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Discussion in 'Pre-Medical - MD' started by ucdbiochem, Sep 7, 2002.
if you were to put 4-6 items in a time capsule that represent our time, what would you put and why?
Easy. I heard of the capsule that wwas sent to Mars or something like that. They put a paper with greetings in different languages, a piece of music, and osmething else I do not remember
That's actually a fun question to answer. Just make sure you answer with a 'global' point of view (ie...not only american nostalgia).
My friend had an interview with NYU, and after asking the 'why do you want to go into medicine' question, he was asked "when is the last time you masturbated?"
What are these interviewers thinking?!?!
How classic would it be if he answered: "oh, about 3 minutes ago. Why else do you think I'm so relaxed for this interview?"
Hey, I was just reading some papers about interviews that were given by my school's Career Center, and one subject was "illegal questions"--I'm assuming illegal questions to be asked by the interviewer. It included questions about state of health and religious preferences. Are these really illegal? Or is ANYTHING up for grabs by the adcoms?
I've heard that too....I think it's also illegal to ask about one's children (ie to an expectant-mother-interviewee), or to ask about health problems and learning disabilities.
It's illegal to ask about all sorts of things - Such as "Do you own a car" and "do you have kids". Even stuff Med schools *ALWAYS* ask like "where were you born." Of course, it's illegal to ask these things when you're applying for a job. I think applying for a school/program is entirely different. I know UMD got sued a great deal last year, anyone know what that was over specifically? I think it's highly likely that the reason their secondary this year has so many essays is so that if they are challenged again they can easily turn back to the essays and say that's where they based their decisions. (Essays being much more of a judgement call as to what is better)
That's interesting. Hypothetically, what if you sprained your ankle and you are on crutches for that particular week of the interview. Are they to assume that you have a disability? I'd rather explain that its something temporary and that I'd be 100% in a week or two instead of them having to consider all the legal mumbo jumbo.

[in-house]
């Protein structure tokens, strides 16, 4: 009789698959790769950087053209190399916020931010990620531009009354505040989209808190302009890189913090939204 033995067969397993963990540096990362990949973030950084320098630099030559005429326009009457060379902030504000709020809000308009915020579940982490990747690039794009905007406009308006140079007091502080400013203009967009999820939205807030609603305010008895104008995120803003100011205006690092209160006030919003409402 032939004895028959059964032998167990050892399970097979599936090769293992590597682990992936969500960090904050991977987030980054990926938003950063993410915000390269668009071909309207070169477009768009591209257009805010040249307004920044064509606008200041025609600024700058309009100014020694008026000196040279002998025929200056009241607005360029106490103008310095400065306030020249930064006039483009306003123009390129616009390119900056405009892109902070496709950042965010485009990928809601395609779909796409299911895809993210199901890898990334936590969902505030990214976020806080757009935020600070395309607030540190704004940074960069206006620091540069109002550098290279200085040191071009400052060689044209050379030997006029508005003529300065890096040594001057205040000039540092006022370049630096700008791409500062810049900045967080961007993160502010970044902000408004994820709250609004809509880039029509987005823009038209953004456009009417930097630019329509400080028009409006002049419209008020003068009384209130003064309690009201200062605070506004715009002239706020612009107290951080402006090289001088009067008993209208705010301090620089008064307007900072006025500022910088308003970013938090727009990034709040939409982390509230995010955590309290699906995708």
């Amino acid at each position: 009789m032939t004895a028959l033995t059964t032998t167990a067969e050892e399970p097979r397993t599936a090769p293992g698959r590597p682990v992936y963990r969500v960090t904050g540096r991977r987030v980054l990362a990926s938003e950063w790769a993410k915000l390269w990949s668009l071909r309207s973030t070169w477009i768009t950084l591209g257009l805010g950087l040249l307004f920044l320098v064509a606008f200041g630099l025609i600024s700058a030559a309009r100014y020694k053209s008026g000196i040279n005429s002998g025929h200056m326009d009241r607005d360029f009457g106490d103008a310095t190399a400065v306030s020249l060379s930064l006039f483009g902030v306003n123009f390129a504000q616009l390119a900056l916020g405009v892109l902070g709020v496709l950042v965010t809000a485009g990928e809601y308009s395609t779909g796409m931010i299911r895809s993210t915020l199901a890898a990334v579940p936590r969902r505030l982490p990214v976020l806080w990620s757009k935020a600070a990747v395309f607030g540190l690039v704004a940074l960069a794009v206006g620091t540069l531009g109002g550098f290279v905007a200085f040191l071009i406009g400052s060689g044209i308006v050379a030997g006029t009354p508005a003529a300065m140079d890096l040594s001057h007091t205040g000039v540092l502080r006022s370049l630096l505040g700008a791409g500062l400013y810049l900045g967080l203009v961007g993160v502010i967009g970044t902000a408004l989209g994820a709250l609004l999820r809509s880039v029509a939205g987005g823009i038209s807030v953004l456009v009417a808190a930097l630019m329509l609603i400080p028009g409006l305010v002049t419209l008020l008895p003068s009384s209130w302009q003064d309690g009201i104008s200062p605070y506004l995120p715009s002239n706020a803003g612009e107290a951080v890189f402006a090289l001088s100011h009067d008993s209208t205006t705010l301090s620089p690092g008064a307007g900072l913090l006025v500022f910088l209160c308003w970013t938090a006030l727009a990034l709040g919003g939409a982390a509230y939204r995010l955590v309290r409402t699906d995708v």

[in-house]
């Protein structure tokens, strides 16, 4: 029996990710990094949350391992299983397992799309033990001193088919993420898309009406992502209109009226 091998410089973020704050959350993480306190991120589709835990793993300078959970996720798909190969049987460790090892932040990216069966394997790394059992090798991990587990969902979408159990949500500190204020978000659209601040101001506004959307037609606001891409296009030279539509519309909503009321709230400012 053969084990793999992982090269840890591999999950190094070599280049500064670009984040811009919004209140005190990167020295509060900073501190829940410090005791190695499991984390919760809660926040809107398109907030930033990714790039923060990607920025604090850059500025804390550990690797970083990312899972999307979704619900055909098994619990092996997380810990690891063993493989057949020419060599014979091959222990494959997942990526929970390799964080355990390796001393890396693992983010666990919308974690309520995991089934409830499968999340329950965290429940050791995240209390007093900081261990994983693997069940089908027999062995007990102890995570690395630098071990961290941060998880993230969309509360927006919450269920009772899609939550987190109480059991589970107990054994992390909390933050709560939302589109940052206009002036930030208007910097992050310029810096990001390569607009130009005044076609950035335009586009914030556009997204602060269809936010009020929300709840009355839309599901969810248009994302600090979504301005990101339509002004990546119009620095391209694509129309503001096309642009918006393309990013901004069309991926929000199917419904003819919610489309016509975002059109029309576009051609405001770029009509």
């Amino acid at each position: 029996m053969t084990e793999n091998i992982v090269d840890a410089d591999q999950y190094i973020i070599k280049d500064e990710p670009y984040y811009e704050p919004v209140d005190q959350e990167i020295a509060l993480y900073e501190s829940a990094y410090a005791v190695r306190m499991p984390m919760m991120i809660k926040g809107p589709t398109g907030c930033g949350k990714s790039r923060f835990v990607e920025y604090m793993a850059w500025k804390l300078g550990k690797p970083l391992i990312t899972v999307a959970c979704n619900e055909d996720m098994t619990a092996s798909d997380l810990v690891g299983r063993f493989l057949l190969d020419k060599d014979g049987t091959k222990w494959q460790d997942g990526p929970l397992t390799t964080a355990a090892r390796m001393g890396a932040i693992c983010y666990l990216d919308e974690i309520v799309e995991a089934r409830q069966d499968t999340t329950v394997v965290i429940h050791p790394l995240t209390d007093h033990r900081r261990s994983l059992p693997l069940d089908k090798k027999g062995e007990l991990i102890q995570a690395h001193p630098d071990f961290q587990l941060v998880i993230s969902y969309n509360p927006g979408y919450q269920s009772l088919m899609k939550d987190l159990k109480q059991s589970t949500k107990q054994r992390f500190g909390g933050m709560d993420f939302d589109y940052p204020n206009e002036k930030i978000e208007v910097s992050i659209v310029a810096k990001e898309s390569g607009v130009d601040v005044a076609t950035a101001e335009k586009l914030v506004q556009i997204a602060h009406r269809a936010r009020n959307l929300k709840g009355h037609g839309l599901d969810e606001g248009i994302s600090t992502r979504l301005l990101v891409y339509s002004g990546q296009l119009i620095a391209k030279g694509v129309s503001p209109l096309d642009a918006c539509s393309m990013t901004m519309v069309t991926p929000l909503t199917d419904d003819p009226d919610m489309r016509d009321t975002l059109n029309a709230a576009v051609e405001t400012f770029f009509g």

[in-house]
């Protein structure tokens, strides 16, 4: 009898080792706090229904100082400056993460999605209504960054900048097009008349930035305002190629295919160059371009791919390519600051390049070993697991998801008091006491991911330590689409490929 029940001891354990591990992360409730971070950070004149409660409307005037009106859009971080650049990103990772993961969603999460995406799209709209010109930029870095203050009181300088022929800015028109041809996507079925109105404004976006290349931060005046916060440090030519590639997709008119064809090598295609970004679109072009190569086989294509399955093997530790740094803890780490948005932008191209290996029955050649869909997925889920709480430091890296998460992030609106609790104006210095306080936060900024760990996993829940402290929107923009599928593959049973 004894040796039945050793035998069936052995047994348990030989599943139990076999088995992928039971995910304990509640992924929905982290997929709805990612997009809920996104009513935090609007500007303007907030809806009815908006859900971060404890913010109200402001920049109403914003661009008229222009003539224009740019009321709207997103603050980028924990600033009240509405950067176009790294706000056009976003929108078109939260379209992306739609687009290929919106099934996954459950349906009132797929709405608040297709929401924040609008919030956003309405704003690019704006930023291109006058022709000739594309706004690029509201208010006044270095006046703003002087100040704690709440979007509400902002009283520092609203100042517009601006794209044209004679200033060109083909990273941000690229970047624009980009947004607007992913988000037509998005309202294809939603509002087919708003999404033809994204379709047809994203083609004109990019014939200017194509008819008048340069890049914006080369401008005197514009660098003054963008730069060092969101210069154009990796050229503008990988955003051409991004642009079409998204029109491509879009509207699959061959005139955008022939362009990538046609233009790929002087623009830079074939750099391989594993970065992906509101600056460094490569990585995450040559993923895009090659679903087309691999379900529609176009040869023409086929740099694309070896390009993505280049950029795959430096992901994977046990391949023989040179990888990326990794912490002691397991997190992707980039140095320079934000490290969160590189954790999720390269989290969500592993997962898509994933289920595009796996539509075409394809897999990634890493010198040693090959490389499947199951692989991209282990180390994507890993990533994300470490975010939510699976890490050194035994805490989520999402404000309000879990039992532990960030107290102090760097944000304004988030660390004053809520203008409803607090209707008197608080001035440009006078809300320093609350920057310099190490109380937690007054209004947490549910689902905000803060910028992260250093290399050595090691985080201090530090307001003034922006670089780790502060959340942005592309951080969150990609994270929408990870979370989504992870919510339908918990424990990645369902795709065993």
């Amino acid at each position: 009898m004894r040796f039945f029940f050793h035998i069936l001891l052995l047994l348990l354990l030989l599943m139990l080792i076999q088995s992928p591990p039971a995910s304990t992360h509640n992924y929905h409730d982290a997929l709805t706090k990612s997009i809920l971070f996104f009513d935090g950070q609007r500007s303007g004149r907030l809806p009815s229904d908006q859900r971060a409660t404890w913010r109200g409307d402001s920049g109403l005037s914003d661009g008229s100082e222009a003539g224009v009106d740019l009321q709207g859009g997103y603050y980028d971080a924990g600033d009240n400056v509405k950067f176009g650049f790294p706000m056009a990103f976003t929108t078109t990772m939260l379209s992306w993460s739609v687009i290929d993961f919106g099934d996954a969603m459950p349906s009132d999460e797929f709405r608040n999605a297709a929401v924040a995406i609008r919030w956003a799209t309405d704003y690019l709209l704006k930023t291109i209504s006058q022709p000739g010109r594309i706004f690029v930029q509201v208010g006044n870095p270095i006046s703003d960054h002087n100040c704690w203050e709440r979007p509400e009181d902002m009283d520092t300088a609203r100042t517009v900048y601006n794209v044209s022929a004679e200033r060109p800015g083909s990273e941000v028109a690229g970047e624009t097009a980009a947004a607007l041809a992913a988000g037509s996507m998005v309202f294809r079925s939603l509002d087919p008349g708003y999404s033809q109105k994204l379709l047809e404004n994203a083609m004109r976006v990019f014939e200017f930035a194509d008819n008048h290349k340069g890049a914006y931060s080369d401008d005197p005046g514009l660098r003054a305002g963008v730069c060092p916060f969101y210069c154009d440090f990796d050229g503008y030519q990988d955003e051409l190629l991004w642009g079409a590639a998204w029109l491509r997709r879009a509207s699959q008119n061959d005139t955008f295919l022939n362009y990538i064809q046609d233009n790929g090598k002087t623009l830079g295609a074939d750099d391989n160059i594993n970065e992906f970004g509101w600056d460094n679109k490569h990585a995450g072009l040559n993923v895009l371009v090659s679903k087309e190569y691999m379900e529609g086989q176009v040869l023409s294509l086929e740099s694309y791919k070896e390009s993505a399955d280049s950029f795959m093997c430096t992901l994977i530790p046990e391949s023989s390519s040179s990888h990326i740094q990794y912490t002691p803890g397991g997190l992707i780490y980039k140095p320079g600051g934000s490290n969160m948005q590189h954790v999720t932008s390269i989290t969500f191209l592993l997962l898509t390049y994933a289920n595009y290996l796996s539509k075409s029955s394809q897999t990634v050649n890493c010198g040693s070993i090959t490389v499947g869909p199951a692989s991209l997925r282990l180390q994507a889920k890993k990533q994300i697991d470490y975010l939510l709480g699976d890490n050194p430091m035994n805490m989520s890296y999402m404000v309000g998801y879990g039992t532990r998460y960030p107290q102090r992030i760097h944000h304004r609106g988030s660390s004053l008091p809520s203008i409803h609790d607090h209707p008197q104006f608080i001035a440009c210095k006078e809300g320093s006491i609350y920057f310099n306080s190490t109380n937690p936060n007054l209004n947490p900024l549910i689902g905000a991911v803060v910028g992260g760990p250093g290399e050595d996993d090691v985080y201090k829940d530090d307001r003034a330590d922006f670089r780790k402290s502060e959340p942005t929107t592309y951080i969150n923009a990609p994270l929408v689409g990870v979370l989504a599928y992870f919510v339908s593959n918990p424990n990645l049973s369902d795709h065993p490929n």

Last week I had a preprofessional committee interview. It was pretty awful-there were about 6 people who sat around a conference table and unloaded a lot of "illegal" questions, mainly centering around the fact I was married and 8 months pregnant. When I proceeded to answer them to anyway as openly and honestly saying how I was applying to only 8 schools due restrictions associated with husband's employment, many of them kept shaking their heads at me in disapproval. Many other questions came up about my pregnancy too and my suitability as a mother and doctor. I was so upset by the whole process, I called up the chair of the committe up the very next day. I asked her how my composite letter might pan out with them and she basically relayed that I was good candidate but I demonstrated a "slight" lack of commitment to medicine what with my discussions of family. It's just so ridiculous, they ask these questions about my family and then they expect me to completely disregard an important aspect of my life. I consider them my asset, not liability and cannot understand how a commitment to my husband and child could translate into a lack of one to medicine. The whole experience has left a bitter taste in my mouth.
First, I totally agree with you. 100%.
Second, let me play devil's advocate.
The committee probably sees your family as a factor that may sidetrack your commitment to school. They may have had a previous history with persons with families and had these types of problems. So, they might just have an unwritten (an illegal) rule that says they will no longer accept applicants with families. This is very unfortunate. Maybe you could request a meeting with the dean to openly discuss this issue if it is the only thing holding you back from acceptance and demonstrate other areas in your life that you have been able to balance your career/school with your family. Let them know that having a family makes you a more attractive candidate and give examples.
I hope you win the debate. You should. Actually, you shouldn't even be debating, but this is the game we play.
This was not an medschool interview, it was an interview that would help the committe write a composite letter that is going to go out to all the schools I applied to. In any case, it was one of those situations you could not argue with them too much because you have to find that balance of being honest and direct and at the same time, not too aggressive and confrontational/defensive. I just politely stated my side, as you have already suggested, but I did not push it, for fear of irritating them and risking a crappy recommendation. Oh well, I've been assured by the chair that the letter will be fine...they wanted to see if I could perform under pressure...nonetheless...
i think it's good that they asked u about it since i'm sure you'll encounter similar questions in the real interviews. usally premed committees are your advocates. they'd like to write a complete picture of you.
I understand that a lot of questions are illegal - but i don't recommend yelping, illegal question! when the dean asks, so where are u from. a lot of the illegal questions make it hard for interviewers to get to know the person, or start the conversation.
But no matter what, the committee shouldn't evaluate u based on your private family matters.
Wait, so r u saying that answering the illegal question is the best way to get around it politely?
maybe quietly sidestepping the question is best...don't answer directly, don't blatantly refuse..